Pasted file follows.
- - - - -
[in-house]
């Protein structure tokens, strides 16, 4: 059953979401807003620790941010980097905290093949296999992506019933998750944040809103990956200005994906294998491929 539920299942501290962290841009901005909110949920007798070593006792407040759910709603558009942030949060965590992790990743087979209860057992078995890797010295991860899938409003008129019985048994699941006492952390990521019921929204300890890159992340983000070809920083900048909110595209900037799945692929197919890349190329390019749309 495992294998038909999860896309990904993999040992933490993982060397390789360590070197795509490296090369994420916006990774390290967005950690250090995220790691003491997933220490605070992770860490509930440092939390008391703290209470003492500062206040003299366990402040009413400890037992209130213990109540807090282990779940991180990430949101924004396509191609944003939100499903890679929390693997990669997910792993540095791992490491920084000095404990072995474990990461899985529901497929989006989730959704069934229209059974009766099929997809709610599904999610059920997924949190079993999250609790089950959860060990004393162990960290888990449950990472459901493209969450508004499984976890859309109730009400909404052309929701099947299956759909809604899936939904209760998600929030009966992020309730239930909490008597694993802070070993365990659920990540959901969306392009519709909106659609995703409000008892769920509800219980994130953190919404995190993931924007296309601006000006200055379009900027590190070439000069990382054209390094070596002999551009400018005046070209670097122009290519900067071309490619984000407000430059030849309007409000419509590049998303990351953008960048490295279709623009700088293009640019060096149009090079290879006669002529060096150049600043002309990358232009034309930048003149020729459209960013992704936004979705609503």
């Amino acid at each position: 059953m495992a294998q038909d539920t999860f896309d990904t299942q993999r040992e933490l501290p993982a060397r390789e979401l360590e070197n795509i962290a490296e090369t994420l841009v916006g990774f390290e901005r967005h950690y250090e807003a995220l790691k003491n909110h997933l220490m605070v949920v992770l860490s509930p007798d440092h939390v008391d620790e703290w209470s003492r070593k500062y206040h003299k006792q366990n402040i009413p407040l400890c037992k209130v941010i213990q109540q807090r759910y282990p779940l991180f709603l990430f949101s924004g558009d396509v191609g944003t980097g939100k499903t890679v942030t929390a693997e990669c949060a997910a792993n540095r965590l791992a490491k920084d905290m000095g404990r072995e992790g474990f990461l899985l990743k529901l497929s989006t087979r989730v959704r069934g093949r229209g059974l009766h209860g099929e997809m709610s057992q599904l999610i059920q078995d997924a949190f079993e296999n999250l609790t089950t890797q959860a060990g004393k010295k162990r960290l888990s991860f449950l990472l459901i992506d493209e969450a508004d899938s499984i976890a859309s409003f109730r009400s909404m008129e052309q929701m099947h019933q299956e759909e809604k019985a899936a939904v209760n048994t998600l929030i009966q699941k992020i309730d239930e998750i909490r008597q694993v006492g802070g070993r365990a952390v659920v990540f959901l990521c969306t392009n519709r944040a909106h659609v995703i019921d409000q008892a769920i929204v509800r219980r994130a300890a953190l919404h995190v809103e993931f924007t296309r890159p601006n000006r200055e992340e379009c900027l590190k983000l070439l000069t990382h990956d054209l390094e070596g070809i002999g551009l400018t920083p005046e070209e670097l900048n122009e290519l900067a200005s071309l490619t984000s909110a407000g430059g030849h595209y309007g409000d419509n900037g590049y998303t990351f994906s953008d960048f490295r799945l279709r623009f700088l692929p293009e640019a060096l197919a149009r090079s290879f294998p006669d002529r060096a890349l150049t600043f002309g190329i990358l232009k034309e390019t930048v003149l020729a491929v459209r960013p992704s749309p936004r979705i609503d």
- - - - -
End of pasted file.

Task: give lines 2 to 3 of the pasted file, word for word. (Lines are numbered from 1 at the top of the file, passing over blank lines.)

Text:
């Protein structure tokens, strides 16, 4: 059953979401807003620790941010980097905290093949296999992506019933998750944040809103990956200005994906294998491929 539920299942501290962290841009901005909110949920007798070593006792407040759910709603558009942030949060965590992790990743087979209860057992078995890797010295991860899938409003008129019985048994699941006492952390990521019921929204300890890159992340983000070809920083900048909110595209900037799945692929197919890349190329390019749309 495992294998038909999860896309990904993999040992933490993982060397390789360590070197795509490296090369994420916006990774390290967005950690250090995220790691003491997933220490605070992770860490509930440092939390008391703290209470003492500062206040003299366990402040009413400890037992209130213990109540807090282990779940991180990430949101924004396509191609944003939100499903890679929390693997990669997910792993540095791992490491920084000095404990072995474990990461899985529901497929989006989730959704069934229209059974009766099929997809709610599904999610059920997924949190079993999250609790089950959860060990004393162990960290888990449950990472459901493209969450508004499984976890859309109730009400909404052309929701099947299956759909809604899936939904209760998600929030009966992020309730239930909490008597694993802070070993365990659920990540959901969306392009519709909106659609995703409000008892769920509800219980994130953190919404995190993931924007296309601006000006200055379009900027590190070439000069990382054209390094070596002999551009400018005046070209670097122009290519900067071309490619984000407000430059030849309007409000419509590049998303990351953008960048490295279709623009700088293009640019060096149009090079290879006669002529060096150049600043002309990358232009034309930048003149020729459209960013992704936004979705609503």
């Amino acid at each position: 059953m495992a294998q038909d539920t999860f896309d990904t299942q993999r040992e933490l501290p993982a060397r390789e979401l360590e070197n795509i962290a490296e090369t994420l841009v916006g990774f390290e901005r967005h950690y250090e807003a995220l790691k003491n909110h997933l220490m605070v949920v992770l860490s509930p007798d440092h939390v008391d620790e703290w209470s003492r070593k500062y206040h003299k006792q366990n402040i009413p407040l400890c037992k209130v941010i213990q109540q807090r759910y282990p779940l991180f709603l990430f949101s924004g558009d396509v191609g944003t980097g939100k499903t890679v942030t929390a693997e990669c949060a997910a792993n540095r965590l791992a490491k920084d905290m000095g404990r072995e992790g474990f990461l899985l990743k529901l497929s989006t087979r989730v959704r069934g093949r229209g059974l009766h209860g099929e997809m709610s057992q599904l999610i059920q078995d997924a949190f079993e296999n999250l609790t089950t890797q959860a060990g004393k010295k162990r960290l888990s991860f449950l990472l459901i992506d493209e969450a508004d899938s499984i976890a859309s409003f109730r009400s909404m008129e052309q929701m099947h019933q299956e759909e809604k019985a899936a939904v209760n048994t998600l929030i009966q699941k992020i309730d239930e998750i909490r008597q694993v006492g802070g070993r365990a952390v659920v990540f959901l990521c969306t392009n519709r944040a909106h659609v995703i019921d409000q008892a769920i929204v509800r219980r994130a300890a953190l919404h995190v809103e993931f924007t296309r890159p601006n000006r200055e992340e379009c900027l590190k983000l070439l000069t990382h990956d054209l390094e070596g070809i002999g551009l400018t920083p005046e070209e670097l900048n122009e290519l900067a200005s071309l490619t984000s909110a407000g430059g030849h595209y309007g409000d419509n900037g590049y998303t990351f994906s953008d960048f490295r799945l279709r623009f700088l692929p293009e640019a060096l197919a149009r090079s290879f294998p006669d002529r060096a890349l150049t600043f002309g190329i990358l232009k034309e390019t930048v003149l020729a491929v459209r960013p992704s749309p936004r979705i609503d």